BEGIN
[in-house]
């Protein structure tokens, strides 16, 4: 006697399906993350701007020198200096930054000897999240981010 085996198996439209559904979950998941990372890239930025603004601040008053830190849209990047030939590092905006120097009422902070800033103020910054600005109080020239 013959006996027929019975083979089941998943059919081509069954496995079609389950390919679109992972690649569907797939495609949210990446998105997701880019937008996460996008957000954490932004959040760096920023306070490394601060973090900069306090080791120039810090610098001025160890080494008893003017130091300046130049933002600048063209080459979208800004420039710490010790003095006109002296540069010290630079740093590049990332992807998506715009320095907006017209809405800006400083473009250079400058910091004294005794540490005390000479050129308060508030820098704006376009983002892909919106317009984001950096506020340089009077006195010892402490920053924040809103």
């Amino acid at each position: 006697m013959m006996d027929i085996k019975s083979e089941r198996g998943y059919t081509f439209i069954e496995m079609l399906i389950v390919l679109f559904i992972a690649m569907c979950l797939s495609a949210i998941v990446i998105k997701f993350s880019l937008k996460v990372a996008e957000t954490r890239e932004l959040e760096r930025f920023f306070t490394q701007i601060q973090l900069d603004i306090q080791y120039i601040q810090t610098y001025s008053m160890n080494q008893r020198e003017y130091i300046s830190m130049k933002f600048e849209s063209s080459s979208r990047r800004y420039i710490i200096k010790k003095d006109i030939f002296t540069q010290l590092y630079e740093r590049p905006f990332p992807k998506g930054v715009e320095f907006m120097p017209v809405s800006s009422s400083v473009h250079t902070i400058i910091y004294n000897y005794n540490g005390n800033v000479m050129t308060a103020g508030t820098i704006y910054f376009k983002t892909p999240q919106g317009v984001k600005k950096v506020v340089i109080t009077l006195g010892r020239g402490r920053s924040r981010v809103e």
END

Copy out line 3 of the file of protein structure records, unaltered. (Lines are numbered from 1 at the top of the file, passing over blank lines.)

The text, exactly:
């Amino acid at each position: 006697m013959m006996d027929i085996k019975s083979e089941r198996g998943y059919t081509f439209i069954e496995m079609l399906i389950v390919l679109f559904i992972a690649m569907c979950l797939s495609a949210i998941v990446i998105k997701f993350s880019l937008k996460v990372a996008e957000t954490r890239e932004l959040e760096r930025f920023f306070t490394q701007i601060q973090l900069d603004i306090q080791y120039i601040q810090t610098y001025s008053m160890n080494q008893r020198e003017y130091i300046s830190m130049k933002f600048e849209s063209s080459s979208r990047r800004y420039i710490i200096k010790k003095d006109i030939f002296t540069q010290l590092y630079e740093r590049p905006f990332p992807k998506g930054v715009e320095f907006m120097p017209v809405s800006s009422s400083v473009h250079t902070i400058i910091y004294n000897y005794n540490g005390n800033v000479m050129t308060a103020g508030t820098i704006y910054f376009k983002t892909p999240q919106g317009v984001k600005k950096v506020v340089i109080t009077l006195g010892r020239g402490r920053s924040r981010v809103e």